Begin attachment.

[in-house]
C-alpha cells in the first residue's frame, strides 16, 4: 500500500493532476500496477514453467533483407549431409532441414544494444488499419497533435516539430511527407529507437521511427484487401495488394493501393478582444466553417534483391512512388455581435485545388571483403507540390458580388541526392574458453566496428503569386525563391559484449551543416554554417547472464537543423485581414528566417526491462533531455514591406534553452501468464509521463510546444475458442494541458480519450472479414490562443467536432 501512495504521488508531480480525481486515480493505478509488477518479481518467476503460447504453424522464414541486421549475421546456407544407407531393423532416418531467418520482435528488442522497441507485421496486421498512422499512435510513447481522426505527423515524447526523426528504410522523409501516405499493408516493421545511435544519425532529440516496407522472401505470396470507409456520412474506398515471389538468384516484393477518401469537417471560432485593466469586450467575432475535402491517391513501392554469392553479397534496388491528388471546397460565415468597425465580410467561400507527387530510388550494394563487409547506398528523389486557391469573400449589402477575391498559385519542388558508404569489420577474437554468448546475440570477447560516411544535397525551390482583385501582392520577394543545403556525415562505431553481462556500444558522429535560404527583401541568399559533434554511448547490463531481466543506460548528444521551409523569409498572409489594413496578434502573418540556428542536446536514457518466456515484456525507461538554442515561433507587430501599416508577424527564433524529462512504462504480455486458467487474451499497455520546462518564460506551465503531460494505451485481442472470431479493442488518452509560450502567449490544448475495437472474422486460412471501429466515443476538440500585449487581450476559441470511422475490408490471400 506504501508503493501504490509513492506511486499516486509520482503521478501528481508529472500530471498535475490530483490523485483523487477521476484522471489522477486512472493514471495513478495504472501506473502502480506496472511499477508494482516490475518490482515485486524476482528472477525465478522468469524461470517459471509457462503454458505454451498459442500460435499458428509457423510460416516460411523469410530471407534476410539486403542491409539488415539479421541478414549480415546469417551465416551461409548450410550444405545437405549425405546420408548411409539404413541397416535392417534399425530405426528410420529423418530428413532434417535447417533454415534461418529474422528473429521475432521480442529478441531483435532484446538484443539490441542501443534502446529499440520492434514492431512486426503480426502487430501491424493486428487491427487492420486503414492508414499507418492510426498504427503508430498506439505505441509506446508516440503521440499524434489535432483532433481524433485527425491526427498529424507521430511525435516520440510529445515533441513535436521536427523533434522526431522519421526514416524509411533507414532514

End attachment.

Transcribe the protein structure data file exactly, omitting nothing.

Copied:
[in-house]
C-alpha cells in the first residue's frame, strides 16, 4: 500500500493532476500496477514453467533483407549431409532441414544494444488499419497533435516539430511527407529507437521511427484487401495488394493501393478582444466553417534483391512512388455581435485545388571483403507540390458580388541526392574458453566496428503569386525563391559484449551543416554554417547472464537543423485581414528566417526491462533531455514591406534553452501468464509521463510546444475458442494541458480519450472479414490562443467536432 501512495504521488508531480480525481486515480493505478509488477518479481518467476503460447504453424522464414541486421549475421546456407544407407531393423532416418531467418520482435528488442522497441507485421496486421498512422499512435510513447481522426505527423515524447526523426528504410522523409501516405499493408516493421545511435544519425532529440516496407522472401505470396470507409456520412474506398515471389538468384516484393477518401469537417471560432485593466469586450467575432475535402491517391513501392554469392553479397534496388491528388471546397460565415468597425465580410467561400507527387530510388550494394563487409547506398528523389486557391469573400449589402477575391498559385519542388558508404569489420577474437554468448546475440570477447560516411544535397525551390482583385501582392520577394543545403556525415562505431553481462556500444558522429535560404527583401541568399559533434554511448547490463531481466543506460548528444521551409523569409498572409489594413496578434502573418540556428542536446536514457518466456515484456525507461538554442515561433507587430501599416508577424527564433524529462512504462504480455486458467487474451499497455520546462518564460506551465503531460494505451485481442472470431479493442488518452509560450502567449490544448475495437472474422486460412471501429466515443476538440500585449487581450476559441470511422475490408490471400 506504501508503493501504490509513492506511486499516486509520482503521478501528481508529472500530471498535475490530483490523485483523487477521476484522471489522477486512472493514471495513478495504472501506473502502480506496472511499477508494482516490475518490482515485486524476482528472477525465478522468469524461470517459471509457462503454458505454451498459442500460435499458428509457423510460416516460411523469410530471407534476410539486403542491409539488415539479421541478414549480415546469417551465416551461409548450410550444405545437405549425405546420408548411409539404413541397416535392417534399425530405426528410420529423418530428413532434417535447417533454415534461418529474422528473429521475432521480442529478441531483435532484446538484443539490441542501443534502446529499440520492434514492431512486426503480426502487430501491424493486428487491427487492420486503414492508414499507418492510426498504427503508430498506439505505441509506446508516440503521440499524434489535432483532433481524433485527425491526427498529424507521430511525435516520440510529445515533441513535436521536427523533434522526431522519421526514416524509411533507414532514